Bitcoin payment processor BitPay has announced that merchants may now accept settlement in USD-pegged cryptocurrency “stablecoins” Gemini Dollar (GUSD) and USD Coin (USDC), providing them with the ability to denominate their operations in cryptocurrency while remaining immune from market volatility. The Atlanta-based BitPay made the announcement on Monday, explaining that it will allow merchants in 190 countries to accept international payments without relying on costly, time-consuming wire transfers.
GUSD was recently launched by Gemini, the cryptocurrency exchange founded by Cameron and Tyler Winklevoss. The token, whose balance sheet will be audited monthly, received the explicit approval of the New York Department of Financial Services (NYDFS), the architect of the stringent BitLicense framework.USDC, meanwhile, is the product of a consortium initially spearheaded by Circle, the $3 billion cryptocurrency firm backed by Bitmain and Goldman Sachs.
“BitPay was founded to make payments faster, more secure, and less expensive using Bitcoin for organizations around the world,” said Stephen Pair, the company’s co-founder and CEO. “The introduction of the USDC and GUSD stable coin offers BitPay customers a new alternative to holding Bitcoin and Bitcoin Cash by offering a stable coin option.”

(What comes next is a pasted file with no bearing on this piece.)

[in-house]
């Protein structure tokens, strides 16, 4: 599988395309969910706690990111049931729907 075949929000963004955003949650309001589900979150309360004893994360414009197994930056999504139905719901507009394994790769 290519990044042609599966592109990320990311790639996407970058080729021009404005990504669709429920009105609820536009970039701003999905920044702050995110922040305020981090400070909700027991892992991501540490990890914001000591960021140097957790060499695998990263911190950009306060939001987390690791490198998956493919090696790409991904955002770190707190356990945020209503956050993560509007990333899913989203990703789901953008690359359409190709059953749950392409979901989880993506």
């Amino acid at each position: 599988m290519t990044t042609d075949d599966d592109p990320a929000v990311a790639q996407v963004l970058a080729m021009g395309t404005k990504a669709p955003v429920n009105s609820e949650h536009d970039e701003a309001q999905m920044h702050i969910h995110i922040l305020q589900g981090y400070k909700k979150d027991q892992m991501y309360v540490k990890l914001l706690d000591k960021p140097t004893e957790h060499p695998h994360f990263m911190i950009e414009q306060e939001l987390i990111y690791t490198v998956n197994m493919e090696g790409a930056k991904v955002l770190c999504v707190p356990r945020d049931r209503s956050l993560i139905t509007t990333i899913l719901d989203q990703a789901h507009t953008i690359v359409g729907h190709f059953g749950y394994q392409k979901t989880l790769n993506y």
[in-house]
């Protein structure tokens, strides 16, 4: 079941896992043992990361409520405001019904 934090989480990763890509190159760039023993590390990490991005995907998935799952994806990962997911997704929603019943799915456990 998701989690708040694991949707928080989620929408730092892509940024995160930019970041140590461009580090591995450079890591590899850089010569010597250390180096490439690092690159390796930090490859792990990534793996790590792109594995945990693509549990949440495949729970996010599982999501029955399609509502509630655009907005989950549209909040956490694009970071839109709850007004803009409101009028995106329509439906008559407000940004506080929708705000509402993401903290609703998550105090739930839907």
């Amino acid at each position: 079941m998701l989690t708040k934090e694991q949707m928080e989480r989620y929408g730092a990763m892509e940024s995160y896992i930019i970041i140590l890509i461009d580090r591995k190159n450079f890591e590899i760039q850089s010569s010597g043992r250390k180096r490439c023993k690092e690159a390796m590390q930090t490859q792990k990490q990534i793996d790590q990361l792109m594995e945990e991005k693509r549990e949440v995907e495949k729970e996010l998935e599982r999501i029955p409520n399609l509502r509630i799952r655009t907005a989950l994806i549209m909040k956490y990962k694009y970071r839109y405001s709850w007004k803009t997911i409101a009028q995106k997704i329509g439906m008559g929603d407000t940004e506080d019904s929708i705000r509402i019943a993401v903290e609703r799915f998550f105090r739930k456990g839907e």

Previously, merchants could receive settlement in bitcoin, bitcoin cash, and depending on jurisdictional restrictions like physical dollars and euros. All transactions settled in cryptocurrency will be completed the following day. Also absent is Paxos Standard (PAX), another major NYDFS-regulated stablecoin launched by New York cryptocurrency firm Paxos. According to CoinMarketCap, PAX’s trading volumes have eclipsed those of GUSD and USDC during their early days on the market.
Notably absent from the list of supported stablecoins is tether (USDT), the dominant token in this market niche and the eighth-largest cryptocurrency overall. Long a flashpoint within the crypto space, USDT lost its dollar peg leading into Monday morning, once again raising questions about whether the token is fully-backed by USD, as its eponymous issuer claims.